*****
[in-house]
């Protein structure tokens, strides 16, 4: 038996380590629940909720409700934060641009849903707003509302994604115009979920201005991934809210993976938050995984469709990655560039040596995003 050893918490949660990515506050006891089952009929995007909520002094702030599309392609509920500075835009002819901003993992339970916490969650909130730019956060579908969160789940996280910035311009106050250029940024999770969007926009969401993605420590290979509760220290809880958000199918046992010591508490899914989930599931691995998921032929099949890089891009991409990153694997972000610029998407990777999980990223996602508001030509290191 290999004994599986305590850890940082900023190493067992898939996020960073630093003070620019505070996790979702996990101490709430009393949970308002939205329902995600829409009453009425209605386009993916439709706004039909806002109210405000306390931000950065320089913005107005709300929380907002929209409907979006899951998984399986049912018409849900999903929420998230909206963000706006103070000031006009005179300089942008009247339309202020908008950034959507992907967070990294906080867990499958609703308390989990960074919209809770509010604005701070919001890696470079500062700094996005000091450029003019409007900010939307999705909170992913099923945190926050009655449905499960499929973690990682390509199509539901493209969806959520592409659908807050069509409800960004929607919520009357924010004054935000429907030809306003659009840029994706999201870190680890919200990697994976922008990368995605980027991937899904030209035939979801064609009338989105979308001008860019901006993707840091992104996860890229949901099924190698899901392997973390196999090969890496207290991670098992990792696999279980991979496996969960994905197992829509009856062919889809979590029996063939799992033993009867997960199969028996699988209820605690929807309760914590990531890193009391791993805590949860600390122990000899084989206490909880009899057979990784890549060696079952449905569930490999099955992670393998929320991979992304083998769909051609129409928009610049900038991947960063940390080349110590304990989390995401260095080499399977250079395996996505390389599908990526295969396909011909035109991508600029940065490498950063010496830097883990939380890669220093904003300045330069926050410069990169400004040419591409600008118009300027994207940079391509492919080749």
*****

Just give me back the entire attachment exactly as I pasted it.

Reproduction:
[in-house]
């Protein structure tokens, strides 16, 4: 038996380590629940909720409700934060641009849903707003509302994604115009979920201005991934809210993976938050995984469709990655560039040596995003 050893918490949660990515506050006891089952009929995007909520002094702030599309392609509920500075835009002819901003993992339970916490969650909130730019956060579908969160789940996280910035311009106050250029940024999770969007926009969401993605420590290979509760220290809880958000199918046992010591508490899914989930599931691995998921032929099949890089891009991409990153694997972000610029998407990777999980990223996602508001030509290191 290999004994599986305590850890940082900023190493067992898939996020960073630093003070620019505070996790979702996990101490709430009393949970308002939205329902995600829409009453009425209605386009993916439709706004039909806002109210405000306390931000950065320089913005107005709300929380907002929209409907979006899951998984399986049912018409849900999903929420998230909206963000706006103070000031006009005179300089942008009247339309202020908008950034959507992907967070990294906080867990499958609703308390989990960074919209809770509010604005701070919001890696470079500062700094996005000091450029003019409007900010939307999705909170992913099923945190926050009655449905499960499929973690990682390509199509539901493209969806959520592409659908807050069509409800960004929607919520009357924010004054935000429907030809306003659009840029994706999201870190680890919200990697994976922008990368995605980027991937899904030209035939979801064609009338989105979308001008860019901006993707840091992104996860890229949901099924190698899901392997973390196999090969890496207290991670098992990792696999279980991979496996969960994905197992829509009856062919889809979590029996063939799992033993009867997960199969028996699988209820605690929807309760914590990531890193009391791993805590949860600390122990000899084989206490909880009899057979990784890549060696079952449905569930490999099955992670393998929320991979992304083998769909051609129409928009610049900038991947960063940390080349110590304990989390995401260095080499399977250079395996996505390389599908990526295969396909011909035109991508600029940065490498950063010496830097883990939380890669220093904003300045330069926050410069990169400004040419591409600008118009300027994207940079391509492919080749």